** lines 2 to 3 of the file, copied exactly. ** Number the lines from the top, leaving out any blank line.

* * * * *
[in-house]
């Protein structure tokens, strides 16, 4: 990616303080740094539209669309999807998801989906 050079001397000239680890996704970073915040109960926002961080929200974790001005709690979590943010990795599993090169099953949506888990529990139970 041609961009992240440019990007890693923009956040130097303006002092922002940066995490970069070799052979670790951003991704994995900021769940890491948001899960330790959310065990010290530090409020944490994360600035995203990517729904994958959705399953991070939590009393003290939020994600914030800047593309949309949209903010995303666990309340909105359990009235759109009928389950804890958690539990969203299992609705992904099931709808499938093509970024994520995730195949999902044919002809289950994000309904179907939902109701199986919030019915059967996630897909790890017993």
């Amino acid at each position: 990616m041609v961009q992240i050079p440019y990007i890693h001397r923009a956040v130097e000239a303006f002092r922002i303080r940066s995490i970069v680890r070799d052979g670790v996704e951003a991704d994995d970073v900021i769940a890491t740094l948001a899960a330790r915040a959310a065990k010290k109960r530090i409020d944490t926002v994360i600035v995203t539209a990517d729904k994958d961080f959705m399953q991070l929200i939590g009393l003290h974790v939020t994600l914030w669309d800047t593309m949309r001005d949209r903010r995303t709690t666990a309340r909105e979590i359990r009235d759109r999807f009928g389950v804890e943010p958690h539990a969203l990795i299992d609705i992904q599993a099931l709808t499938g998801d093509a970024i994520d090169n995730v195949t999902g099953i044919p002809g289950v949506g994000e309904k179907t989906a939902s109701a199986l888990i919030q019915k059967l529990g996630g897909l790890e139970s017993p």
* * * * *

């Protein structure tokens, strides 16, 4: 990616303080740094539209669309999807998801989906 050079001397000239680890996704970073915040109960926002961080929200974790001005709690979590943010990795599993090169099953949506888990529990139970 041609961009992240440019990007890693923009956040130097303006002092922002940066995490970069070799052979670790951003991704994995900021769940890491948001899960330790959310065990010290530090409020944490994360600035995203990517729904994958959705399953991070939590009393003290939020994600914030800047593309949309949209903010995303666990309340909105359990009235759109009928389950804890958690539990969203299992609705992904099931709808499938093509970024994520995730195949999902044919002809289950994000309904179907939902109701199986919030019915059967996630897909790890017993």
């Amino acid at each position: 990616m041609v961009q992240i050079p440019y990007i890693h001397r923009a956040v130097e000239a303006f002092r922002i303080r940066s995490i970069v680890r070799d052979g670790v996704e951003a991704d994995d970073v900021i769940a890491t740094l948001a899960a330790r915040a959310a065990k010290k109960r530090i409020d944490t926002v994360i600035v995203t539209a990517d729904k994958d961080f959705m399953q991070l929200i939590g009393l003290h974790v939020t994600l914030w669309d800047t593309m949309r001005d949209r903010r995303t709690t666990a309340r909105e979590i359990r009235d759109r999807f009928g389950v804890e943010p958690h539990a969203l990795i299992d609705i992904q599993a099931l709808t499938g998801d093509a970024i994520d090169n995730v195949t999902g099953i044919p002809g289950v949506g994000e309904k179907t989906a939902s109701a199986l888990i919030q019915k059967l529990g996630g897909l790890e139970s017993p």